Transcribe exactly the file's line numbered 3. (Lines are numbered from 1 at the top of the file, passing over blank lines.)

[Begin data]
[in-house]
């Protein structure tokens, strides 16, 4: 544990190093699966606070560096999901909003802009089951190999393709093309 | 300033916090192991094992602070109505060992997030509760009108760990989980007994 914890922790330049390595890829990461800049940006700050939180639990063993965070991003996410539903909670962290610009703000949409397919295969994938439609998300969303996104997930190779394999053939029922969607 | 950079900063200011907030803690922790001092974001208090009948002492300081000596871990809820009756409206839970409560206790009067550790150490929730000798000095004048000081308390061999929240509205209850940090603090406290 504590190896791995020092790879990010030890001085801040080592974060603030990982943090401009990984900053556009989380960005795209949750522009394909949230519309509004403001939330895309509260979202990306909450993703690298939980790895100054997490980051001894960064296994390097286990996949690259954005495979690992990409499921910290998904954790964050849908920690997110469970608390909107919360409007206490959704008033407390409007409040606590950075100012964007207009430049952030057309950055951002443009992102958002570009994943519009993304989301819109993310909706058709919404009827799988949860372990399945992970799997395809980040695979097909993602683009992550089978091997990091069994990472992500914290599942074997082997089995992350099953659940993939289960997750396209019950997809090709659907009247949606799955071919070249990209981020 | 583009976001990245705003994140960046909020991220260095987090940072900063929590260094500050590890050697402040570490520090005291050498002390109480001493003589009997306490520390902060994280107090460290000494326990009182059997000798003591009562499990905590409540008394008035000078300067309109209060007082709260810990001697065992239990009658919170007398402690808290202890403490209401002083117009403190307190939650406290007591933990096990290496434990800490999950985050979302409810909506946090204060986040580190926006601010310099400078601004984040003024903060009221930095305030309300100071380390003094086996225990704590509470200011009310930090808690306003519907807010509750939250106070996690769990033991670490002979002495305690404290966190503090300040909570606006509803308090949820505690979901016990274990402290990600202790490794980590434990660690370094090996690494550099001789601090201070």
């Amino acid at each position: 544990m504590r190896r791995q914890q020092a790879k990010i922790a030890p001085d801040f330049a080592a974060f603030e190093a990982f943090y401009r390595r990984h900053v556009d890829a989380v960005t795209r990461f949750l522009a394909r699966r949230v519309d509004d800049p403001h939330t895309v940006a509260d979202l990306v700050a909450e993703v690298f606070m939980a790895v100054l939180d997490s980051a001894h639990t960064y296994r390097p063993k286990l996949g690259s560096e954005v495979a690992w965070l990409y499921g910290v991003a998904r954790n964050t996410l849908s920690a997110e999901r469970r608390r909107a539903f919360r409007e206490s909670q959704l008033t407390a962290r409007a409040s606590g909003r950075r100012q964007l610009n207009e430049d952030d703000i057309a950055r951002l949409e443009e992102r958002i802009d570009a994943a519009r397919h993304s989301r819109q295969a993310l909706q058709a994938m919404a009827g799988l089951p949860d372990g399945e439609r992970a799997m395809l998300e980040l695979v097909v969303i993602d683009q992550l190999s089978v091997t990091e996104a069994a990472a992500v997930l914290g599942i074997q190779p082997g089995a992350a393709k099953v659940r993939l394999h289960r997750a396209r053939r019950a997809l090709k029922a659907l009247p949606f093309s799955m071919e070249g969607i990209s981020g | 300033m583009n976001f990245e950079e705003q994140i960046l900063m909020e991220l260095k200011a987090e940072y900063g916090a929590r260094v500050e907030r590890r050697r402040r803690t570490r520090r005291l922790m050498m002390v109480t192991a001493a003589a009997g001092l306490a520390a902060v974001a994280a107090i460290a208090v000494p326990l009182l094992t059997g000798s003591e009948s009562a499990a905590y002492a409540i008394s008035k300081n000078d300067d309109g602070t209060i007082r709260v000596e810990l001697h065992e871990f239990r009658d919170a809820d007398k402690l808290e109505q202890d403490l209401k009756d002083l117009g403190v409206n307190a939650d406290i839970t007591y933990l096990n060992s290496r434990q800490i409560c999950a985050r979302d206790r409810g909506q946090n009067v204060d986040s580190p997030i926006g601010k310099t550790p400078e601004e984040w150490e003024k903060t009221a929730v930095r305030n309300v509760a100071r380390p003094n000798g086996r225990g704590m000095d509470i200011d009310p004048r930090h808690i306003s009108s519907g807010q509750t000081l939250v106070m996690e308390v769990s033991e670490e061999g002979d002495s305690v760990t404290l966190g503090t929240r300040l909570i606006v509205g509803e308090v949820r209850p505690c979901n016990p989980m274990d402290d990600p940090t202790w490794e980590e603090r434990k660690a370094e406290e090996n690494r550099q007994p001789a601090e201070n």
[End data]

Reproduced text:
């Amino acid at each position: 544990m504590r190896r791995q914890q020092a790879k990010i922790a030890p001085d801040f330049a080592a974060f603030e190093a990982f943090y401009r390595r990984h900053v556009d890829a989380v960005t795209r990461f949750l522009a394909r699966r949230v519309d509004d800049p403001h939330t895309v940006a509260d979202l990306v700050a909450e993703v690298f606070m939980a790895v100054l939180d997490s980051a001894h639990t960064y296994r390097p063993k286990l996949g690259s560096e954005v495979a690992w965070l990409y499921g910290v991003a998904r954790n964050t996410l849908s920690a997110e999901r469970r608390r909107a539903f919360r409007e206490s909670q959704l008033t407390a962290r409007a409040s606590g909003r950075r100012q964007l610009n207009e430049d952030d703000i057309a950055r951002l949409e443009e992102r958002i802009d570009a994943a519009r397919h993304s989301r819109q295969a993310l909706q058709a994938m919404a009827g799988l089951p949860d372990g399945e439609r992970a799997m395809l998300e980040l695979v097909v969303i993602d683009q992550l190999s089978v091997t990091e996104a069994a990472a992500v997930l914290g599942i074997q190779p082997g089995a992350a393709k099953v659940r993939l394999h289960r997750a396209r053939r019950a997809l090709k029922a659907l009247p949606f093309s799955m071919e070249g969607i990209s981020g | 300033m583009n976001f990245e950079e705003q994140i960046l900063m909020e991220l260095k200011a987090e940072y900063g916090a929590r260094v500050e907030r590890r050697r402040r803690t570490r520090r005291l922790m050498m002390v109480t192991a001493a003589a009997g001092l306490a520390a902060v974001a994280a107090i460290a208090v000494p326990l009182l094992t059997g000798s003591e009948s009562a499990a905590y002492a409540i008394s008035k300081n000078d300067d309109g602070t209060i007082r709260v000596e810990l001697h065992e871990f239990r009658d919170a809820d007398k402690l808290e109505q202890d403490l209401k009756d002083l117009g403190v409206n307190a939650d406290i839970t007591y933990l096990n060992s290496r434990q800490i409560c999950a985050r979302d206790r409810g909506q946090n009067v204060d986040s580190p997030i926006g601010k310099t550790p400078e601004e984040w150490e003024k903060t009221a929730v930095r305030n309300v509760a100071r380390p003094n000798g086996r225990g704590m000095d509470i200011d009310p004048r930090h808690i306003s009108s519907g807010q509750t000081l939250v106070m996690e308390v769990s033991e670490e061999g002979d002495s305690v760990t404290l966190g503090t929240r300040l909570i606006v509205g509803e308090v949820r209850p505690c979901n016990p989980m274990d402290d990600p940090t202790w490794e980590e603090r434990k660690a370094e406290e090996n690494r550099q007994p001789a601090e201070n």